I did not know how sad and scared I would be listening to one of my long-time doctors look at me like he’d never seen me before while he was testifying that my life expectancy wasn’t that of normal person, and therefore the true “value” of it should be taken into consideration. Ten years later, despite that testimony that my life expectancy wasn’t ten years, I am still here! I beat my real cancer and if you were to ask my children, they greatly value my life and there is nothing frivolous about how many times they had to see me with stitches all over my chest. I will never forget the first time I saw myself in the mirror after my mastectomy, and the fact that I had to hold my crying daughter and console her when she saw that too is something I will never forget. There is nothing frivolous about that.
I could go on and on about how my medical mistake changed my life. It’s affected my life in some way every day, and still does 10 years later. In fact, I had to have another surgery in November of 2014 because my implant rotated and it was very painful. I’ve actually lost count on how many corrective breast surgeries I’ve had, and that number that will continue rising the rest of my life because breast reconstruction is not a quick fix. Definitely not frivolous.
Many times, we are so busy trying to get better and deal with how our lives have changed, we do not have the time and energy to fight this fight, too. There are only so many things a person can do in a day. I’m here to remind the people whose lives are forever changed by a medical mistake that they matter and what happened to them matters, and that automatically telling someone what the value of their medical mistake, I mean nightmare, is cold and wrong.
I could have chosen to be cold and wrong with what happened to me, but I decided I couldn’t and wouldn’t allow for people in my shoes to be punished for something that happened to them. I’m not crying “victim,” in fact quite the opposite. I actually spend my days working for a surgeon who rebuilds women’s breast after cancer because I understand how awful losing a breast is. There’s nothing frivolous about that too. I’ve chosen to still dedicate my time and life to this cause because I believe so whole heartedly in it.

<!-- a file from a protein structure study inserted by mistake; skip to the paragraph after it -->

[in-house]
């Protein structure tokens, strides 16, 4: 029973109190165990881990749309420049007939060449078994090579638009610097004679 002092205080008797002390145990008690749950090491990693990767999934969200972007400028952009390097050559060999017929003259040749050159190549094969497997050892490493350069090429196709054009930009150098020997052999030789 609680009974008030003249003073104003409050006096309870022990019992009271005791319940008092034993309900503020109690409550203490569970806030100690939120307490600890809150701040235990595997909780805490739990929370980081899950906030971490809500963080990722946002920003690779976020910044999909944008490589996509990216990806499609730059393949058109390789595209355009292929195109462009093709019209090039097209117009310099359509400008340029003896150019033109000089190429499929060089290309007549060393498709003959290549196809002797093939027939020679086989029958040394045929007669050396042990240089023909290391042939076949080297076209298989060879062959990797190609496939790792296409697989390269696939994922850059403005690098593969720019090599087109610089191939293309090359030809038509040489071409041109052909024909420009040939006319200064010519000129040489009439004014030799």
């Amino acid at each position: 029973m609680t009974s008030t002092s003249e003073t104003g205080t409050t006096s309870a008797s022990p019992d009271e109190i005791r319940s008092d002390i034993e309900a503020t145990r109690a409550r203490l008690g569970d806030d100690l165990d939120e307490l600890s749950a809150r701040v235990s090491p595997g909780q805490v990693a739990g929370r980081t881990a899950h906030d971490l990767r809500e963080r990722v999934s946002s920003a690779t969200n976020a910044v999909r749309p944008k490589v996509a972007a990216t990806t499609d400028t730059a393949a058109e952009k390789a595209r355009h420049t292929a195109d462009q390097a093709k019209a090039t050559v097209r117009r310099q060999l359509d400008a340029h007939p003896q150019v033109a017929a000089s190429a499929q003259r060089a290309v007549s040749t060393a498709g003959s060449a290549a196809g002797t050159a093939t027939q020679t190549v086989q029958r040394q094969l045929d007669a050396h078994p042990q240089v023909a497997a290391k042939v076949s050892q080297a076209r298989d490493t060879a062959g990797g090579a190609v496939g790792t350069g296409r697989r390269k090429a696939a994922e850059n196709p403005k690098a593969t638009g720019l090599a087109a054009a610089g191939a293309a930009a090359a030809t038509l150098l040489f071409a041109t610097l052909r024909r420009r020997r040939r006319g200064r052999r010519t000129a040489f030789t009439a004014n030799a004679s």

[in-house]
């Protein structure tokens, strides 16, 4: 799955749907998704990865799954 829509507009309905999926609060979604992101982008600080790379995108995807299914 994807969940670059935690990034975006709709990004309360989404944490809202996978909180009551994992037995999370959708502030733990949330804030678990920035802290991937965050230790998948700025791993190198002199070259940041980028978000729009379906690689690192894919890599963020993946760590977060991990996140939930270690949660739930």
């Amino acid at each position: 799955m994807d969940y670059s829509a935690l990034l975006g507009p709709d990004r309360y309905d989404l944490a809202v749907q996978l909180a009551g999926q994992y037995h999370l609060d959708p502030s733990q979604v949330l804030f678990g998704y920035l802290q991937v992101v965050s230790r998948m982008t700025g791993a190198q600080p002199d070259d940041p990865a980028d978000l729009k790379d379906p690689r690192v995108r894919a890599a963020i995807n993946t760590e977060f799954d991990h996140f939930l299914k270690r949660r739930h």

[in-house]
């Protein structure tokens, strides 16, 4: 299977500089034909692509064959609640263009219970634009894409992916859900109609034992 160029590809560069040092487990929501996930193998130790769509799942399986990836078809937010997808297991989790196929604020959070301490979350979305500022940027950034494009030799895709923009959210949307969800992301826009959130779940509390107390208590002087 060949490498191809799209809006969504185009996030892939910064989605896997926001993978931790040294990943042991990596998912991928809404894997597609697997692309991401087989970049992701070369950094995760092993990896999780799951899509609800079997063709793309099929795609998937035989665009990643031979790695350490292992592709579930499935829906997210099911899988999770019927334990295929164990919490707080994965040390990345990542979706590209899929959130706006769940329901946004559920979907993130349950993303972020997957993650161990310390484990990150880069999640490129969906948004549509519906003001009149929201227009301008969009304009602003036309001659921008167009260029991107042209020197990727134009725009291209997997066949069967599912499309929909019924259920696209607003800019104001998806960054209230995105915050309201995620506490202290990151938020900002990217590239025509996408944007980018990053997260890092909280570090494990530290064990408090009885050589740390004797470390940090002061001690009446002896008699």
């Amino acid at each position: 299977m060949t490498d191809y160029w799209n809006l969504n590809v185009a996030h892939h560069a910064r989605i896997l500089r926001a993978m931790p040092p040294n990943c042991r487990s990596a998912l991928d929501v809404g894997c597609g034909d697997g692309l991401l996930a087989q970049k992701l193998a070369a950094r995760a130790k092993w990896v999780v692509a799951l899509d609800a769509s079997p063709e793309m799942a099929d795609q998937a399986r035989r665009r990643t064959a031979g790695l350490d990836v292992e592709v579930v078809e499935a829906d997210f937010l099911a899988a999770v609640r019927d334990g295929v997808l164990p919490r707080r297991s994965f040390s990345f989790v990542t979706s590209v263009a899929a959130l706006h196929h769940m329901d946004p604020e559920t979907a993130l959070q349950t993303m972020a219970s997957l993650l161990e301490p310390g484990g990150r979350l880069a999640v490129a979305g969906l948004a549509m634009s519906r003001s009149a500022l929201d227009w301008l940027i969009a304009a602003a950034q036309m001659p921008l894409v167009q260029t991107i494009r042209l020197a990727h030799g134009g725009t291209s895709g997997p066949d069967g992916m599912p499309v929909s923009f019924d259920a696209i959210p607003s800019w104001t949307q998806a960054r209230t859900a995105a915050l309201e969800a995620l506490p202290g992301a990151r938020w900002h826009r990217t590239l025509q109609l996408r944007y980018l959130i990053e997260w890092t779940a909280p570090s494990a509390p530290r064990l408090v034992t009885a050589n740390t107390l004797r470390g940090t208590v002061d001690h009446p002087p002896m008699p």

There are so many different roles we play in life, but we are all patients at some point. Maneuvering through the medical world can be very confusing and scary at times, I know. So, I believe being a smart patient and actively involved in our care is a must. But I also believe that we the smart patients deserve smart medicine and to be treated like we matter and that sometimes things go incredibly wrong. Placing all the ownership on us patients is unfair and the belief that restricting our rights is the best way to limit costs for all of us is unreasonable and hurtful.
And yes, there is a lot of great medicine and people working in the medical field. In fact, I have some of them who have not only been horrified at what happened to me but also how I was treated. They did not blame me, but instead have seen what happened to me and made changes in dealing with theirpatients. In fact, the head of a pathology department in a hospital near Cincinnati changed their hospital’s protocol as a result of what happened to me in order to have the safest process possible. But, unfortunately, as many necessary steps ensure our safety, medical mistakes do happen, and, God forbid, when something goes wrong, all of us – we the patients – matter and deserve to be treated so.
I realize there are a lot of statistics and rhetoric and needed reform, but taking away all of our rights is not the “magic” answer. I hope others never have to learn the hard way like we did, but if they do, I’d imagine they would want their rights protected.
Patients matter. We all matter.